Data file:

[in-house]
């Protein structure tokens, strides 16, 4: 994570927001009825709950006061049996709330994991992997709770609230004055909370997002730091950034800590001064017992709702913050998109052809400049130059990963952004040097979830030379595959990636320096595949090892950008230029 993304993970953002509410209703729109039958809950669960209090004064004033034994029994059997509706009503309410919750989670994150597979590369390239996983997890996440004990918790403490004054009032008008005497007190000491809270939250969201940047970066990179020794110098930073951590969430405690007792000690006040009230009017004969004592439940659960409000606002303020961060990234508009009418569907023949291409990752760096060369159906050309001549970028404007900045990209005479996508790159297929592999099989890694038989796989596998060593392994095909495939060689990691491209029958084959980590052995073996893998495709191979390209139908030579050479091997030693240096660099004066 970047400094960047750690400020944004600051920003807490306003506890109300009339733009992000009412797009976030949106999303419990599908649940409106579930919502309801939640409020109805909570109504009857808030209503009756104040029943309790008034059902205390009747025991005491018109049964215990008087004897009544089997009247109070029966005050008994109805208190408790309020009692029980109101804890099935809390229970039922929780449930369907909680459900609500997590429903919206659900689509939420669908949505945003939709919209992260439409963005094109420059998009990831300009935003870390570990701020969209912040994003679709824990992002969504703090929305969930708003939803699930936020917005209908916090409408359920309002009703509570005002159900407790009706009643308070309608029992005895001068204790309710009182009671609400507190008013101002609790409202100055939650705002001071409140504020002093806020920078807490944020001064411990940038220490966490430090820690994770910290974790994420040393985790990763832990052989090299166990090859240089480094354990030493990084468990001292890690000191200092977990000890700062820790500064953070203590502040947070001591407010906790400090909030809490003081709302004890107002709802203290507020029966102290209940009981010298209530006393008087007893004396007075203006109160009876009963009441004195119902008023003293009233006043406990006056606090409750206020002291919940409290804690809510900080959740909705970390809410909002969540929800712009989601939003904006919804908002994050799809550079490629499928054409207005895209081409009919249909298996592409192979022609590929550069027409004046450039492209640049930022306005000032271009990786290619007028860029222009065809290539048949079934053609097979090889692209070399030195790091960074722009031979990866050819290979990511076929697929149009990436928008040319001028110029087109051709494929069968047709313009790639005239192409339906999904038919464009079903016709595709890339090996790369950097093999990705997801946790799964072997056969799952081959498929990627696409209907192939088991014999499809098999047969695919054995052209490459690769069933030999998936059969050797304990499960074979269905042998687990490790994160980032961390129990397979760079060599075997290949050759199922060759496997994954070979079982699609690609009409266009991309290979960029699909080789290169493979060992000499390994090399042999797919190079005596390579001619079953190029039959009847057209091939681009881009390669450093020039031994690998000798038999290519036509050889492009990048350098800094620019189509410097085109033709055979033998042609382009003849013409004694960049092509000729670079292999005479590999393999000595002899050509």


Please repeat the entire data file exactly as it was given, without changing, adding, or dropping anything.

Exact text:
[in-house]
């Protein structure tokens, strides 16, 4: 994570927001009825709950006061049996709330994991992997709770609230004055909370997002730091950034800590001064017992709702913050998109052809400049130059990963952004040097979830030379595959990636320096595949090892950008230029 993304993970953002509410209703729109039958809950669960209090004064004033034994029994059997509706009503309410919750989670994150597979590369390239996983997890996440004990918790403490004054009032008008005497007190000491809270939250969201940047970066990179020794110098930073951590969430405690007792000690006040009230009017004969004592439940659960409000606002303020961060990234508009009418569907023949291409990752760096060369159906050309001549970028404007900045990209005479996508790159297929592999099989890694038989796989596998060593392994095909495939060689990691491209029958084959980590052995073996893998495709191979390209139908030579050479091997030693240096660099004066 970047400094960047750690400020944004600051920003807490306003506890109300009339733009992000009412797009976030949106999303419990599908649940409106579930919502309801939640409020109805909570109504009857808030209503009756104040029943309790008034059902205390009747025991005491018109049964215990008087004897009544089997009247109070029966005050008994109805208190408790309020009692029980109101804890099935809390229970039922929780449930369907909680459900609500997590429903919206659900689509939420669908949505945003939709919209992260439409963005094109420059998009990831300009935003870390570990701020969209912040994003679709824990992002969504703090929305969930708003939803699930936020917005209908916090409408359920309002009703509570005002159900407790009706009643308070309608029992005895001068204790309710009182009671609400507190008013101002609790409202100055939650705002001071409140504020002093806020920078807490944020001064411990940038220490966490430090820690994770910290974790994420040393985790990763832990052989090299166990090859240089480094354990030493990084468990001292890690000191200092977990000890700062820790500064953070203590502040947070001591407010906790400090909030809490003081709302004890107002709802203290507020029966102290209940009981010298209530006393008087007893004396007075203006109160009876009963009441004195119902008023003293009233006043406990006056606090409750206020002291919940409290804690809510900080959740909705970390809410909002969540929800712009989601939003904006919804908002994050799809550079490629499928054409207005895209081409009919249909298996592409192979022609590929550069027409004046450039492209640049930022306005000032271009990786290619007028860029222009065809290539048949079934053609097979090889692209070399030195790091960074722009031979990866050819290979990511076929697929149009990436928008040319001028110029087109051709494929069968047709313009790639005239192409339906999904038919464009079903016709595709890339090996790369950097093999990705997801946790799964072997056969799952081959498929990627696409209907192939088991014999499809098999047969695919054995052209490459690769069933030999998936059969050797304990499960074979269905042998687990490790994160980032961390129990397979760079060599075997290949050759199922060759496997994954070979079982699609690609009409266009991309290979960029699909080789290169493979060992000499390994090399042999797919190079005596390579001619079953190029039959009847057209091939681009881009390669450093020039031994690998000798038999290519036509050889492009990048350098800094620019189509410097085109033709055979033998042609382009003849013409004694960049092509000729670079292999005479590999393999000595002899050509």